It's not even that hard to do. You just replace Internet Explorer with either Firefox or Opera, discontinue all use of P2P file sharing programs, use freeware programs in place of pirated, and make sure you keep up with security patches. Using a one program instead of another requires no additional effort after installation, not using a program requires no effort at all. You can also spend less time bothering with malware removers this way.

You focus your efforts on reacting to problems after the fact, while I try to prevent the problems from ever occurring in the first place. I won't ever be able to predict everything, but unlike you, I only have to worry about the things I didn't predict. Also unlike you, I will likely have more resources at my disposal to deal with problems I failed to predict, and once I've learned how to deal with a problem, I can put preventative measures in place.

Personally, I don't like to wait around for someone to mug me, and then hope the cops can catch the person and get my money back. I'm going to do my best to avoid areas and situations with a high probability of my getting mugged.

Don't let anyone tell you that relying on software firewall to alert you to problems is a good idea because anyone doing so clearly doesn't understand security.

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ZoneAlarm as traffic cop and diagnostic
by linkit / March 28, 2007 6:32 AM PDT
In reply to: I dunno

You do make very good points, and I totally agree that prevention is better than searching for the cure.

One thing I like about ZoneAlarm (free) is the extra line of defense that it provides. I know, I know--don't install questionable or risky software, but that's only part of it. Many install "trusted" software from good companies (Microsoft, Apple, Real, Quicken, etc.) but sometimes don't catch that the program phones home frequently. Sometimes this is buried or not even mentioned in the sofware manual/description/EULA.

A problem arises when you have multiple programs phoning home at startup or at another time when you need the bandwidth or CPU resources for something else. I see ZA as a valuable tool that tells me when a program, trusted or otherwise, attempts to do this automatically. At that point, I know I must reconfigure the offending program or uninstall it.

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Not a concern for me
by jackson dougless / March 29, 2007 9:04 AM PDT

I'm not concerned about programs that "phone home" so long as it's not of the malware variety. Ideally it wouldn't happen, but I figure there are far more important things for me to be worrying about. And if it seems particularly bothersome, I'll find a replacement program for whatever it is.

I get that other people will have different opinions on that matter, and that's fine. I know people here like to try and vilify those with dissenting views, like Mr. O'Daneil below, but I try and be respectful of people's right to have different opinions. While I reserve the right to disagree with someone's opinions, I never say that a person isn't entitled to them.

I'll just say that ZoneAlarm isn't exactly the great savior you're making it out to be, if the goal is to reduce CPU time. ZoneAlarm is taking up CPU time on top of these programs, which are still trying to "phone home", ZoneAlarm doesn't alter their behavior in any way, they're just having their communications blocked. It's a personal choice either way, I've just decided there are other things that deserve my attention over that. I'm then sharing that opinion with others, so that they get a different viewpoint. One that isn't coming from the fanboy brigade. You can't really make an informed decision until you've heard multiple sides of an issue.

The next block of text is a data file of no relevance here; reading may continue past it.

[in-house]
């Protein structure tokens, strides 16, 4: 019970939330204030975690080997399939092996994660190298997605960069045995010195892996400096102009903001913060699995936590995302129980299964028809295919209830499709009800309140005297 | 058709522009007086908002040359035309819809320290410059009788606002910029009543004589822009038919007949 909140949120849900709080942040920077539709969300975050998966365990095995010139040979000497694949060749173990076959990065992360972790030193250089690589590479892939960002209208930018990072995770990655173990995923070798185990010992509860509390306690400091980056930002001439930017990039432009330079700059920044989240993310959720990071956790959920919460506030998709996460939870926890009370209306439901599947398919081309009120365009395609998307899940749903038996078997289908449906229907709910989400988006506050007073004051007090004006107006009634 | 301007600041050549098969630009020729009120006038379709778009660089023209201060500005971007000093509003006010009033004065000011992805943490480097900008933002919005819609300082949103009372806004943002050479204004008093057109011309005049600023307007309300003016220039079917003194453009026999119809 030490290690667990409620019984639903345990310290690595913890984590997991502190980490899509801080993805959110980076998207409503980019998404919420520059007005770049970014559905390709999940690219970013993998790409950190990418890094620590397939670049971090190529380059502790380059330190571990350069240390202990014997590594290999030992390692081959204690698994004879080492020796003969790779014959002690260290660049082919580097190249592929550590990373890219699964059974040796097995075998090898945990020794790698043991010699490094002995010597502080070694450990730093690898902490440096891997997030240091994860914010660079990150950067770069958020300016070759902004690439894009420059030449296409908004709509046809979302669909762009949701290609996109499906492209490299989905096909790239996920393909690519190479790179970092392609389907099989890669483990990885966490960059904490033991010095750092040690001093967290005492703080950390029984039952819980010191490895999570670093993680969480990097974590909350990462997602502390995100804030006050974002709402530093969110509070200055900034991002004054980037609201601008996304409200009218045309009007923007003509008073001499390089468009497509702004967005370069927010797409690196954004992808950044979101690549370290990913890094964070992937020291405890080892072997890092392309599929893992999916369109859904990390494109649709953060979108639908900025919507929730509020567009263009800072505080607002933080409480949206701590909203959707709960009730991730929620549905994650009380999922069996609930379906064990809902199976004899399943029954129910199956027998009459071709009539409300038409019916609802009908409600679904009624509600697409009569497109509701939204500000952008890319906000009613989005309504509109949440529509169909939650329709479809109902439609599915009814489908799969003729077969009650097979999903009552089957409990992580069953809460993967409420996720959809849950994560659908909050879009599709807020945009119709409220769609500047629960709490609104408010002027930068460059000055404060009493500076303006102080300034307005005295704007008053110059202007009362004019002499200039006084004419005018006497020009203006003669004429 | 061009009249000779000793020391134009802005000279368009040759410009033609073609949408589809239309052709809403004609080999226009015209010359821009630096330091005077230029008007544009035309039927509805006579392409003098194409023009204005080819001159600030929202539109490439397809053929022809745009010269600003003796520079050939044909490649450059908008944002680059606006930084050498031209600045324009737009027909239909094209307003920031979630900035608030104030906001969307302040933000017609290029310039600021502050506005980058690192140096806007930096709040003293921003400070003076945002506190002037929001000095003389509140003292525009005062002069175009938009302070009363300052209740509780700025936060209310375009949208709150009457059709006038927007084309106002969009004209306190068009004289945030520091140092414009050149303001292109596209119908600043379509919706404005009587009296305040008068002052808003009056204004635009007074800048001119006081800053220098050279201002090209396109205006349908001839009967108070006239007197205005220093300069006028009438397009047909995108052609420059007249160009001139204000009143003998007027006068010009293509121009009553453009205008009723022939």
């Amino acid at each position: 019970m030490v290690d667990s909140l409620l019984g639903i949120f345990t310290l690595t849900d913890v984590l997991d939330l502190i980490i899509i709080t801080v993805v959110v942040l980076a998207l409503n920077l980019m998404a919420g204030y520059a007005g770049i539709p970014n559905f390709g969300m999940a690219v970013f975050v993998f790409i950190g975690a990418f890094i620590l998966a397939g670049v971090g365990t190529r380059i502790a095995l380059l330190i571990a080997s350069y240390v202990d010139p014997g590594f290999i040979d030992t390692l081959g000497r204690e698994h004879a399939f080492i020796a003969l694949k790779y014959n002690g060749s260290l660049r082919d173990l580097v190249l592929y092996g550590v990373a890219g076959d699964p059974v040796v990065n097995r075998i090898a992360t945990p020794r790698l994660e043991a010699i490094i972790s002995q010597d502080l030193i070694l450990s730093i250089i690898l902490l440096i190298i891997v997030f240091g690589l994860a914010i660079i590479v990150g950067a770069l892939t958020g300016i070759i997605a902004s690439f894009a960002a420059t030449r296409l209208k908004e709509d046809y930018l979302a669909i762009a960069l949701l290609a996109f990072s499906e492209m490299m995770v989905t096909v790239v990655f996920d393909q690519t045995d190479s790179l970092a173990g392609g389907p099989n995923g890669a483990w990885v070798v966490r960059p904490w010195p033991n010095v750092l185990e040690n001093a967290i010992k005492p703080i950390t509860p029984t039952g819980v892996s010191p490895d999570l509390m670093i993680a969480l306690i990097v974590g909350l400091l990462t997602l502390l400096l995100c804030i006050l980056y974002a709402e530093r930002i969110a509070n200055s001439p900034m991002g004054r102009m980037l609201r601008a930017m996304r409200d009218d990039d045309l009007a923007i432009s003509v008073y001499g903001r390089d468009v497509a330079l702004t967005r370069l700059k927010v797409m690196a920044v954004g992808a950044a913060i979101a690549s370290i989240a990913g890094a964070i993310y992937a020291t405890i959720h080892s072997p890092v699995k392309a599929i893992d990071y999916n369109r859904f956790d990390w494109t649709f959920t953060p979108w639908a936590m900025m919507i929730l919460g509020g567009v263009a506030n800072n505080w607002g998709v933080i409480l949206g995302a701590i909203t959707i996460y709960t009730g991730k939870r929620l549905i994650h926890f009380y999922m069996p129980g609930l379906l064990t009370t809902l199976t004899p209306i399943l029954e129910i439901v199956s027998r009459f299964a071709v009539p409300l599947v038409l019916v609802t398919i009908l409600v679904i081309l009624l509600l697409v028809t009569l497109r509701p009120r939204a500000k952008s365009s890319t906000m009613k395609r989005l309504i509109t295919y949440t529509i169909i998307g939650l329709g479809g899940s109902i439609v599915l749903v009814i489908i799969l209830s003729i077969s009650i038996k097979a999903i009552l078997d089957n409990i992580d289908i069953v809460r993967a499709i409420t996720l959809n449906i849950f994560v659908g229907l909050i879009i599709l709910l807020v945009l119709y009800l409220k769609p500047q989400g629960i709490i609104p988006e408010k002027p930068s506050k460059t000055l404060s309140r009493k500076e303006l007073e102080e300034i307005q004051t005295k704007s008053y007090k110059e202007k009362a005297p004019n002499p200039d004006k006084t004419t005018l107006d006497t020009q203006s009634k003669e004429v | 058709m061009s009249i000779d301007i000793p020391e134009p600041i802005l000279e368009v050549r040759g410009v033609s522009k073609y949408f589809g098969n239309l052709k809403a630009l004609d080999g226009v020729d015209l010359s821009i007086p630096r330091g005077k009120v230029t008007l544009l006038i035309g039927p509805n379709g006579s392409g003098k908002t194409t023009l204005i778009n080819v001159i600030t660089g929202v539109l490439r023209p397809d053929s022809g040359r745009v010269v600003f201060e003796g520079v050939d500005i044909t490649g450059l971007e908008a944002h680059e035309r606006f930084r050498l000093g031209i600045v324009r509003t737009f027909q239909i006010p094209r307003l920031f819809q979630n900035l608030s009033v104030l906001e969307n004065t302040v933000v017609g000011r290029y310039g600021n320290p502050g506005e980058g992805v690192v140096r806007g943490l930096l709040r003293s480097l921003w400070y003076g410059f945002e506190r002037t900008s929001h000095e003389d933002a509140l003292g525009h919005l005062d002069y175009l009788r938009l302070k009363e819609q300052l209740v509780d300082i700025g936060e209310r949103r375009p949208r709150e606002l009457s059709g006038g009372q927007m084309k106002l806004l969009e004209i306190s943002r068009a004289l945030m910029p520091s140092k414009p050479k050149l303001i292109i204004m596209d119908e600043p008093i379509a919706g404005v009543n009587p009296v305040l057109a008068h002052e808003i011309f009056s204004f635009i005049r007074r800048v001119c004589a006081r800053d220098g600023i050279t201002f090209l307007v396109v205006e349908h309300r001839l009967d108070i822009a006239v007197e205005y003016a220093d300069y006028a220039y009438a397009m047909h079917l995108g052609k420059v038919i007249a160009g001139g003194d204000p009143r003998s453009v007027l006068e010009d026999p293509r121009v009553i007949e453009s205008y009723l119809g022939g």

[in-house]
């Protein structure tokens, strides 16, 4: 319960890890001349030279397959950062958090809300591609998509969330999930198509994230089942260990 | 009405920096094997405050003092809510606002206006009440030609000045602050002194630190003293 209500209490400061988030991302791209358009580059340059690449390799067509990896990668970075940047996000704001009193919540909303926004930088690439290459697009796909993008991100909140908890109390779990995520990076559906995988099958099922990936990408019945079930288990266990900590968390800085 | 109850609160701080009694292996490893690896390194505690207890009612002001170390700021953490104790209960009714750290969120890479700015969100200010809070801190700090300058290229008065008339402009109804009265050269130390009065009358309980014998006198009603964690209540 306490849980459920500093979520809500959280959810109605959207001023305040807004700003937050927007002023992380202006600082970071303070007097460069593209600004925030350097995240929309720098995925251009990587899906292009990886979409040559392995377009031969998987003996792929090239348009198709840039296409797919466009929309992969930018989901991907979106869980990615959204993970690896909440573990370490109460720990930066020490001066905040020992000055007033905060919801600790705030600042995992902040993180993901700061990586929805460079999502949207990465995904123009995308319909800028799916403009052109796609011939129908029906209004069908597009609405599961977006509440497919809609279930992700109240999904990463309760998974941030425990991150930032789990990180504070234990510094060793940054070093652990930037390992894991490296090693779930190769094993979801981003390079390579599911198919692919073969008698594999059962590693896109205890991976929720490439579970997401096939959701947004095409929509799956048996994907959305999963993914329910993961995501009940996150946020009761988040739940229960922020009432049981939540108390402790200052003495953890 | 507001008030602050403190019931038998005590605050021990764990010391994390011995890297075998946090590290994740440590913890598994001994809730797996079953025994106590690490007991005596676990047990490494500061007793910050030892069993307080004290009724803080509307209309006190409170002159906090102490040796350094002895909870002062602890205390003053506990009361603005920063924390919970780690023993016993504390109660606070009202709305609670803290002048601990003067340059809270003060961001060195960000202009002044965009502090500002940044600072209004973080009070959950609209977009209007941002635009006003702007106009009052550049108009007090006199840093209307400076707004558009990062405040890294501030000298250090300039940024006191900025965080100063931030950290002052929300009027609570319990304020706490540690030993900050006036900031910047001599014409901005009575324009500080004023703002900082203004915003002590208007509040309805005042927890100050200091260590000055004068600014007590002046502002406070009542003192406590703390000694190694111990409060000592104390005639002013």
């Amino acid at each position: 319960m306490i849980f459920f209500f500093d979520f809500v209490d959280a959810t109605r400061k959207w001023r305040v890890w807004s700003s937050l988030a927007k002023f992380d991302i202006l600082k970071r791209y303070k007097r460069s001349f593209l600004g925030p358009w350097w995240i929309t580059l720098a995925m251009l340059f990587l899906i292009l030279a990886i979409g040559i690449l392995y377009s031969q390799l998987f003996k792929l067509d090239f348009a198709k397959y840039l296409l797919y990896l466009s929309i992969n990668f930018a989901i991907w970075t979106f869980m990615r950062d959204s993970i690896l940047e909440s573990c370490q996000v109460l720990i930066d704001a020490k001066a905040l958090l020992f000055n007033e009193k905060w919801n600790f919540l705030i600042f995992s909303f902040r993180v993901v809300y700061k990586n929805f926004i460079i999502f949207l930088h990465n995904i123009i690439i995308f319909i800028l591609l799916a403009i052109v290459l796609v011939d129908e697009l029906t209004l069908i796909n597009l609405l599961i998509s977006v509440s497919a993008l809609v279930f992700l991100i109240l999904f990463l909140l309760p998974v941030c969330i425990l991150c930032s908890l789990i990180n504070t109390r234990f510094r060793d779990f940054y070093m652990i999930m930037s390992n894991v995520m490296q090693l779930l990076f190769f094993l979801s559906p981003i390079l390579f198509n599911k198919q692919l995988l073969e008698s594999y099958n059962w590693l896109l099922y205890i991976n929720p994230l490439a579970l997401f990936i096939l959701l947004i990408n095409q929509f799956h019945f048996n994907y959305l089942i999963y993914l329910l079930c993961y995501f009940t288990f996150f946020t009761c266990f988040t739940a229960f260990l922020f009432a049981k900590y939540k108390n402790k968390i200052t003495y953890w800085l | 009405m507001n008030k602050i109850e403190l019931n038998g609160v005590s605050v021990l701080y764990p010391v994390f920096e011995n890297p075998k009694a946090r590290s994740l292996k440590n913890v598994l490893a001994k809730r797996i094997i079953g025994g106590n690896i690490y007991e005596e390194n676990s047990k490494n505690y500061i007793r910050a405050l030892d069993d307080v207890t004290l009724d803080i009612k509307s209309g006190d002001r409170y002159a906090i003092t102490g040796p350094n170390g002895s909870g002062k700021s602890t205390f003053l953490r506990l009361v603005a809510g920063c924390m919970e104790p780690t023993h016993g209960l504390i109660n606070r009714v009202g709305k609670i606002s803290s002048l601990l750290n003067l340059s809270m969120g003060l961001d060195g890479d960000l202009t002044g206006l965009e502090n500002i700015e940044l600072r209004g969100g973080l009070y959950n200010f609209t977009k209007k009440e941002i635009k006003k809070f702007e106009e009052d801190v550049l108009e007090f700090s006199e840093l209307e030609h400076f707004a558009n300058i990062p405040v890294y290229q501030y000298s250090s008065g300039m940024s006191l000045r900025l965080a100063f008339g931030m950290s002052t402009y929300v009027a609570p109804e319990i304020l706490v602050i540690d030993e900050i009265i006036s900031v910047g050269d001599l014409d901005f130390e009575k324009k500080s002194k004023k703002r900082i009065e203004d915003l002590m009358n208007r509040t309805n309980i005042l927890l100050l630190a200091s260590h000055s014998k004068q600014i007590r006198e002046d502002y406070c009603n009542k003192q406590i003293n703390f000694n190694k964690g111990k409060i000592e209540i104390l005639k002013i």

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Ideally, a lot of things wouldn't happen...
by linkit / March 29, 2007 10:49 AM PDT
In reply to: Not a concern for me

...but they do for the vast majority of users who aren't gurus.

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Very true
by jackson dougless / March 29, 2007 10:59 AM PDT

Which is why I borrowed and adapted some rather simple things people can do to reduce their risk. It may not be possible to eliminate the risk, but you can do some simple things that can be done to lower it significantly.

One of my favorite analogies I heard somewhere long ago, is that you don't need to be a master mechanic to do simple things like check fluid levels, and maybe change the oil, on your car. Making sure fluid levels remain sufficiently high, and the oil is changed regularly, will go a long ways to making sure your car will be in good working order for a long time.

A somewhat less American analogy might be that in order to stay in good health, it's useful to eat properly and get some exercise. It doesn't mean having to become an olympic class athlete and swearing off all forms of junk food.

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My Netgear Router
by PudgyOne / March 28, 2007 6:48 AM PDT
In reply to: Thanks

has a SPI firewall, I canno find a NAT Firewall. I use Zone Alarm(FREE version) for my firewall and have the Windows Firewall disabled. I have un-installed Internet Explorer 7 and went back to IE 6. I use Mozilla Firefox with NoScript feature and Sheilds up shows that all ports are in Stealth.

As for my connection, I use Verizon DSL and the Westell Modem/router used the same ip as the Netgear one. I had to go to the LAN settings and change the ip address on the Netgear router to 192.168.7.1 No more conflicts and I connect great.


Rick

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NAT firewalls
by glennlee / March 29, 2007 12:20 PM PDT
In reply to: My Netgear Router

I also have a Netgear router (WGR614) and the specs claim SPI (stateful packet inspection) firewall and DoS (denial of service) firewalls. Even though it does not tout NAT (network address translation) firewall as a feature, it has this, as do most routers. Routers provide at least 4 internet connections on a private network assigning private internet addresses internally. I has one public IP address that communicates with the public internet. The router is set up to respond to only those packets from the public internet at the public IP address that have been requested by the private addresses within the private network. This prevents any unsolicited packets from the public internet from getting through to the private internet addresses, and as such, becomes a form of "de facto" firewall. Since most routers have this feature, and it's firewall protection is somewhat incidental to the nature of the private network setup, Netgear has modestly not claimed it as a specific feature. For details on the mechanics of SPI and DoS firewalls, look them up on Wikipedia or Google.